Continuing the Almscliffe story, the BMC recently erected a sign alongside the parking area to help promote good practice. It outlined the basics: take litter home, avoid lamping, don't fly drones, and then a gentle reminder that it is a working landscape (i.e. watch out for the cows). All logical stuff and - dare I say it - intuitive stuff. However, what it didn't say was not to approach the crag ON TOP OF THE WALL which is exactly what some climbers (and non-climbers) have seen fit to do, so as to avoid the muddy path just to the side. Now, I'm going to throw this out there, but I'd have thought that not walking on top of the dry stone wall would have been obvious, but apparently not, and this is the kind of thing we're contending with. Thankfully the disposition of the farmer underneath Almscliffe is more reasonable than that of the individual that took their hand to Whitehouses, but were it not, we might be in a sorry state of affairs. Remember: it only takes one individual to destroy a venue.

Wall walking goon scenes at Almscliff #ffs

A post shared by Ben MOrton (@dobb1n) on

The above signs, which were produced by the BMC only a few months ago, have now had to been redone to include 'do not walk on walls'

Another example, again within Yorkshire's fine borders, is Kilnsey. Kilnsey is without doubt one of the finest crags in the country and is very popular as a result. Parking has increasingly become an issue as climbers try to push the limits of what is possible not just on the crag, but also when it comes to the parking that does/doesn't exist on the side of the road before the crag. The result is that cars stick out into the road and get in the way of the farmer's gate (located just opposite) and also local traffic. Meanwhile, the lay-by located 580m further up the road can often remain empty. The reason for this really is nothing short of laziness. Why walk 580m when you could walk 20m? The answer is simple: because in doing so you help to maintain good relations with the farmer, the locals, and anyone driving down that road (the verge side parking, for those who haven't been, really isn't ideal). Were this situation to come to a head, how would the climbing community feel if the crag were to become banned? Whilst Kilnsey is on CROW land and we will therefore theoretically always have access, it cannot be stressed how difficult access can become without the goodwill of the landowner and the local community. Hopefully the discussions that are currently taking place will lead to a more formal set of guidelines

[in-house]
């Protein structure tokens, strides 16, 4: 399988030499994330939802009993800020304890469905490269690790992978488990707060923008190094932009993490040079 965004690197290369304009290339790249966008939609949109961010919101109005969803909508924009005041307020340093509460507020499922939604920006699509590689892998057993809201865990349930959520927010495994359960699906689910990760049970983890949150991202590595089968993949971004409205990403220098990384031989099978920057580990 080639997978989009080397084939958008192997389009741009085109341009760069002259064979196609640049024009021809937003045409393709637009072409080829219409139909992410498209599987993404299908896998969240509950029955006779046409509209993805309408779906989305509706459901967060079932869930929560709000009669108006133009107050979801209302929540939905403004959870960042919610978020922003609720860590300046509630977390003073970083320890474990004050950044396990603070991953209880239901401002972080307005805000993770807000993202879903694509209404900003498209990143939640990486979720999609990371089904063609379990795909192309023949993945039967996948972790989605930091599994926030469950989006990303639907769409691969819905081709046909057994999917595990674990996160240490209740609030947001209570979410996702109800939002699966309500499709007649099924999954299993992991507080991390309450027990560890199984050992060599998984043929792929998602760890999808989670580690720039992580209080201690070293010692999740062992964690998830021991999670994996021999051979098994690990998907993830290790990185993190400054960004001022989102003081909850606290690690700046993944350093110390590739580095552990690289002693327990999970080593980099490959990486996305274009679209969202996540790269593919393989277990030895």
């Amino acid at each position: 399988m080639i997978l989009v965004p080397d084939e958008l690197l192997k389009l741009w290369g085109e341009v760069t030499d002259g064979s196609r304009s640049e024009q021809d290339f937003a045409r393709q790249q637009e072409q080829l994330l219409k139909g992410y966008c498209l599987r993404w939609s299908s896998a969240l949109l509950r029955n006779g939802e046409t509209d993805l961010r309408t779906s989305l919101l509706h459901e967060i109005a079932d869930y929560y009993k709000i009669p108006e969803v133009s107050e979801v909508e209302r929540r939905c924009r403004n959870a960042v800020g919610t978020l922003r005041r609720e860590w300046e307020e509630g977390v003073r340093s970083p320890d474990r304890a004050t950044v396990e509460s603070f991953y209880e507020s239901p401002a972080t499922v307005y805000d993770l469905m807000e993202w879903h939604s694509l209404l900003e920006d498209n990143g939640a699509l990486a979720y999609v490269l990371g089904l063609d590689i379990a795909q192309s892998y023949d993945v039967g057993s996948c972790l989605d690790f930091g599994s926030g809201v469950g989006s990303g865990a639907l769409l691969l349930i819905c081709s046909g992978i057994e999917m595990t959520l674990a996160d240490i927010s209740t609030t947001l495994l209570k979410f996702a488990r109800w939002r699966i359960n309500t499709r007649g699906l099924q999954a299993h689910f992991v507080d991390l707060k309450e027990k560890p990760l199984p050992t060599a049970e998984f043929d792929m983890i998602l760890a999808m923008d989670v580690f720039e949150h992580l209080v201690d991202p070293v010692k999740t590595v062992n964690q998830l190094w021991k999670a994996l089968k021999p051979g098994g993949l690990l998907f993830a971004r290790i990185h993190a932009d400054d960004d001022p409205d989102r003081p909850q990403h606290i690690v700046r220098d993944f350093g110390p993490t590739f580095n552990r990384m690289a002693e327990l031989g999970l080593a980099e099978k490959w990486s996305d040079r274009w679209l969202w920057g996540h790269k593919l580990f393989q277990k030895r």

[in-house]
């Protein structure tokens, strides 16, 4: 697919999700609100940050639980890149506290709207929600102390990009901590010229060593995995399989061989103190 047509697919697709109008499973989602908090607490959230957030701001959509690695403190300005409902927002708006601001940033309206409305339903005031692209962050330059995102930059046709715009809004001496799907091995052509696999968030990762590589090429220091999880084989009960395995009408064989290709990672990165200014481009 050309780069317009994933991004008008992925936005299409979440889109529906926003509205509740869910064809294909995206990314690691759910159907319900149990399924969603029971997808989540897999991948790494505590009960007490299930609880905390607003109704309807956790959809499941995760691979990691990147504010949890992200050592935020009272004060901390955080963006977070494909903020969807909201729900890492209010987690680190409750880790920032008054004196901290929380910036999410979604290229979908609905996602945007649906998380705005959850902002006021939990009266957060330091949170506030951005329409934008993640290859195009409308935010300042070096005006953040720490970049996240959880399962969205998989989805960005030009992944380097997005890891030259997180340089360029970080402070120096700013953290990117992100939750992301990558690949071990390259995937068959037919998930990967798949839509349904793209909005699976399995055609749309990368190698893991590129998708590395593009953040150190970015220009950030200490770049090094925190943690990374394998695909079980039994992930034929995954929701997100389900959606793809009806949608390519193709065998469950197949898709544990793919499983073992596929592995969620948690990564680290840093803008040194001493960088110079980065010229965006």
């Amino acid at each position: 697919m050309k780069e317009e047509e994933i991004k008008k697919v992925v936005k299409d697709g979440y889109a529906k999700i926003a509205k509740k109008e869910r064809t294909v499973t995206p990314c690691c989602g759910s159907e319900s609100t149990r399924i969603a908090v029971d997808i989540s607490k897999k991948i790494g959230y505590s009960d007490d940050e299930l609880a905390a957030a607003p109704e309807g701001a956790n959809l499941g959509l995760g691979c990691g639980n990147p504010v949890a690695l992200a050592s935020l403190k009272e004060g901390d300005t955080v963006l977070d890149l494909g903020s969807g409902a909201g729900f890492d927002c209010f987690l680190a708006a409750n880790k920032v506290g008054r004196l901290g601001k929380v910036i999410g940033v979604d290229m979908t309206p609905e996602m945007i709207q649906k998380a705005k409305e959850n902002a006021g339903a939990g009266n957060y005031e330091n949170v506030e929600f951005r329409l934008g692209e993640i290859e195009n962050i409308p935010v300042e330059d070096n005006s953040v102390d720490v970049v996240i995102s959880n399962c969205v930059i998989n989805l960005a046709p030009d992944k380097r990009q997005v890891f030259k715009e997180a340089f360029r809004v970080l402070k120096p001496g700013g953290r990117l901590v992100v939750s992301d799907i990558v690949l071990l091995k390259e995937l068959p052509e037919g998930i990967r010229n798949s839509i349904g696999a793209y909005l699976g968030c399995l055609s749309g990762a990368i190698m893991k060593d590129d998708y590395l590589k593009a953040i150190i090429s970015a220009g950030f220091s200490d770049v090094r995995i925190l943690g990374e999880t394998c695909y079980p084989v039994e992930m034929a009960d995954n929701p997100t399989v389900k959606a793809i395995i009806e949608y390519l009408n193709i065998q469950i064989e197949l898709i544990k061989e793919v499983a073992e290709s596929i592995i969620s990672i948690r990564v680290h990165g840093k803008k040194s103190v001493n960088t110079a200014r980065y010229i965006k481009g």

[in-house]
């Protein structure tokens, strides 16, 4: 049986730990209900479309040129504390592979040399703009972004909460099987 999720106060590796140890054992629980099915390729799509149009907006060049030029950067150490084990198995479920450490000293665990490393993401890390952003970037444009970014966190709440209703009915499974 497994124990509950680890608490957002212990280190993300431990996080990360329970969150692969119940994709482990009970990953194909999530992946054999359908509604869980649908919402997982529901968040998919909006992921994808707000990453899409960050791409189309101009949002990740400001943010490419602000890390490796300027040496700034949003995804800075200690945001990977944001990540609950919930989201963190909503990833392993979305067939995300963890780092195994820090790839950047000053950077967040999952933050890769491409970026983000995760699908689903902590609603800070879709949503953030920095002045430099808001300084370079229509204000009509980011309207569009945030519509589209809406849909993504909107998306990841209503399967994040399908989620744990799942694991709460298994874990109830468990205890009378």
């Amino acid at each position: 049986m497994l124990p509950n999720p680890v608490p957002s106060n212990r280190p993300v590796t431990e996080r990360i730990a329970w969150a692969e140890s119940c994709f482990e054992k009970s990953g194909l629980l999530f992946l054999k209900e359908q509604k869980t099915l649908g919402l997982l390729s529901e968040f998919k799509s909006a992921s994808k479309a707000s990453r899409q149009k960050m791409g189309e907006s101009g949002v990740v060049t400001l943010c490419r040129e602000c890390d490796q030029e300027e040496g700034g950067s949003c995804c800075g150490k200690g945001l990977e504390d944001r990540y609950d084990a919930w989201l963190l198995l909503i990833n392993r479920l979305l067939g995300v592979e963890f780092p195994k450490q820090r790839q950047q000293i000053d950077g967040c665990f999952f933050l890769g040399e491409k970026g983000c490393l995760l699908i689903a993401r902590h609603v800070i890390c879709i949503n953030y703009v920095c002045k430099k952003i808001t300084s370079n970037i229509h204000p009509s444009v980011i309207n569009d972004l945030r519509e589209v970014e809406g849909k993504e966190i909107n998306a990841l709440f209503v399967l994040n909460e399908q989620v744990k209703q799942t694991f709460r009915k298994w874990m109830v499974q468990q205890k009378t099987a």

So where do we go from here?

After the events at Whitehouses we, as climbers, need to assert more strongly than ever a sense of respect not just for the rock, but for the people around it. More than ever, we need to be conscious that the fragile balance can easily be ruined by just one person, hence if you see someone behaving badly - be that climber or non-climber - say something (politely). Yes, they may tell you to f**k off, but you've done your bit - at least for the time being. Bringing your experiences onto the likes of UKC, UKB, the BMC, Facebook, and all the rest of it will hopefully sharpen other people's senses and galvanise support. I really can't see any other way to do it.

What to do:
  1. If you see someone misbehaving - be that climber or non-climber - try to politely say something
  2. If for whatever reason say something, post about your experiences online
  3. Remember to check the RAD either on UKC, the BMC's website, or by downloading the app to get the latest access info
  4. Don't just show the rock respect, but also the other users and local communities that surround the crags and places we love

For a bit more info on Whitehouses and what it meant to local climber Dan Turner check out his Vlog, which has archive footage of the problems being climbed as well as real-time footage of the holds as they are now.